The French Press method, also known as “Press Pot,” is a simple and very effective method of brewing a great cup of coffee. In this method of brewing, the water and coffee sit together within a closed vessel, permitting the extraction to take place throughout the entire brewing process. Because the dwell time is considerably longer (3-4 minutes), a coarser grind is recommended.
Coffee and Water
Always use freshly-roasted whole-bean coffee that is kept in an air-tight container away from sunlight or changes in temperature or humidity. Freezers and fridges are not suitable for storage as they are great places for odor and flavor cross-contamination.
- Grind Size
For French Press, we recommend a coarse grind setting. Coarsely ground black pepper is a good reference point. A high quality burr grinder will also give you better results, since grind size and consistency are important factors in extracting optimum flavor from your beans. Less expensive blade grinders produce uneven extraction and bitter coffee. We highly recommend using a good grinder.
- Coffee Amount
There are two different ways to measure the amount of coffee to use, either by mass or by volume. We recommend measuring by mass, because different roast levels will lead to difference in bean densities, which impacts how much coffee is used when measuring by volume only. We recommend using 1.7 grams per fluid ounce of water (30ml). For example, a “3-cup” French Press (which is 12oz or 360ml) would require about 20 grams of coffee. 1.7g x 12oz = 20.4g
Since a cup of coffee contains about 98 percent of water, always use filtered water boiled fresh each time. Water that is continuously boiling or re-boiled will start to taste stale and may have rancid odors. If your water does not taste great, neither will your coffee. Don't use water right at its boiling temperature - that's too hot. Instead, remove the water from the heat source and wait about 30-45 seconds so that the water temperature drops to about 90 degrees Celsius. That's perfect for brewing.
- Water Kettle
We recommend a water kettle that has a long, skinny pouring neck. This will allow you to control the stream of water’s direction and flow rate easily.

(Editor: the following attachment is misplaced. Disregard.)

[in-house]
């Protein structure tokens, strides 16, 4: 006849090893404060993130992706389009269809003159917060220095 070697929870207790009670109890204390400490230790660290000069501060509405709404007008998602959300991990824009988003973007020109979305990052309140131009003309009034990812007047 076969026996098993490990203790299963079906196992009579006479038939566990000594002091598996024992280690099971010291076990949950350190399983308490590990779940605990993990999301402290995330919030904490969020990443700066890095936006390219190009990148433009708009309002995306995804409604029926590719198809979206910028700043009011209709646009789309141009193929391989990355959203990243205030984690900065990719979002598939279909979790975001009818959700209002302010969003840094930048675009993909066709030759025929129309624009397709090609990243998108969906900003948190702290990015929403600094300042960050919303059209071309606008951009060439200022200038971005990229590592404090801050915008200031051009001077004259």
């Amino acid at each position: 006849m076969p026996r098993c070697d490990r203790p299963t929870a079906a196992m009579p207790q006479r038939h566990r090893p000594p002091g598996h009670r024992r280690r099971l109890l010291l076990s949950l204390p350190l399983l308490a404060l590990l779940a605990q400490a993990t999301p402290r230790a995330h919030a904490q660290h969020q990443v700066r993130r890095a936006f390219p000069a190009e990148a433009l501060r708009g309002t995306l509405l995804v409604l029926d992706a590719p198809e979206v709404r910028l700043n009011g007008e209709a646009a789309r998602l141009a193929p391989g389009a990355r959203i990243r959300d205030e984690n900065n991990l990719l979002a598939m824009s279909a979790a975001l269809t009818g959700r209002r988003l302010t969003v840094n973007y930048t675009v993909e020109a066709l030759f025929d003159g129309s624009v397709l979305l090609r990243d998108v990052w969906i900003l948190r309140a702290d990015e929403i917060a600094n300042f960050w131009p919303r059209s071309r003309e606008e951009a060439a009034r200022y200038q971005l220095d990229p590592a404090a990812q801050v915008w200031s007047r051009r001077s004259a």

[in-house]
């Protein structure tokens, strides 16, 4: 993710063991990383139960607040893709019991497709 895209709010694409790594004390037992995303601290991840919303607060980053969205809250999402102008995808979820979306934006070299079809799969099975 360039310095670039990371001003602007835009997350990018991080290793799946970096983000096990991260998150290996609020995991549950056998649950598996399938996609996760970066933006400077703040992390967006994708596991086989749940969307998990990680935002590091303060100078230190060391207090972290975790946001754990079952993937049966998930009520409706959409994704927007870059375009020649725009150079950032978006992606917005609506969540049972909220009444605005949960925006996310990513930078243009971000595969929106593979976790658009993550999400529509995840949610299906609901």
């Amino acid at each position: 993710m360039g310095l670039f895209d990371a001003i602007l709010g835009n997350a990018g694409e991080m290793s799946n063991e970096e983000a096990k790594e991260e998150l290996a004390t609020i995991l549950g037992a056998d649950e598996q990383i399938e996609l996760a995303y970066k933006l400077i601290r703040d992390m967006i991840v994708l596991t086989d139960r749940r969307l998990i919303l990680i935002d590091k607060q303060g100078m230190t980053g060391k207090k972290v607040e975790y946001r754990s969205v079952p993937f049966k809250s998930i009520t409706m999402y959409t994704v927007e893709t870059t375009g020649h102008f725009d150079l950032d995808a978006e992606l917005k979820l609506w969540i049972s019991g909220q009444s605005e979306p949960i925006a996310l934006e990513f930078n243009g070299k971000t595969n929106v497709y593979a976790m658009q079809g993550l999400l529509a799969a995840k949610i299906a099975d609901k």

We recommend having a count-up or programmable count-down timer that shows minutes and seconds so that you can track your extraction time properly.
- French Press Material
- There are many models of French Press available in the market, ranging from economically priced models to limited edition models created by well-known brands and designers. Let’s take a moment to help find the ideal type of French Press. It’s important to note what the brewing container is made of. The most widely available options are glass, stainless steel, and plastic. Glass is highly recommended (notwithstanding the higher chance of breakage) because it will not absorb odors or flavors. Stainless steel is also acceptable, and is certainly more durable than glass, but it will absorb some odors and flavors during the brewing process. Plastic has a high rate of odor and flavor absorption and will negatively impact future brews even after thorough and regular cleaning.
There are some different choices for filter assembly as well. The traditional filter assembly comprises three different pieces of metal: a fine mesh filter, a brace, and metal rings to create a seal with the walls of the press pot by pushing out on the mesh filter’s edge. Newer designs incorporate nylon or plastic filters that come with a rubber ring around the filter to create a seal with the walls of the press pot. Based on our experience, metal filters are more durable, and resist flavor absorption more than the plastic assembly does. It does require frequent cleaning as coffee residue will build up between the three metal layers.
- French Press Body Style
Maintaining the right brewing temperature is important to getting the best out of this brewing process. For optimal results, we suggest that you invest in an insulated French Press. There are models from major manufacturers that are either made of double-walled glass or stainless steel for better heat retention during the long brewing process. Alternately, there are some French Presses that come with a neoprene (insulating fabric used for deep-water scuba-diving suits) wrap to minimize heat loss.
- Serving Vessel
Ideally, a cup of French Press coffee should be served in a thick-walled ceramic mug that has been pre-heated. Glass cups are also acceptable, but be careful of high temperature, as they will get very hot when you pour in your coffee. Plastic cups, thin-walled ceramics or china, or paper cups allow heat transfer far too easily and you will find yourself sipping cold coffee in a relatively short time.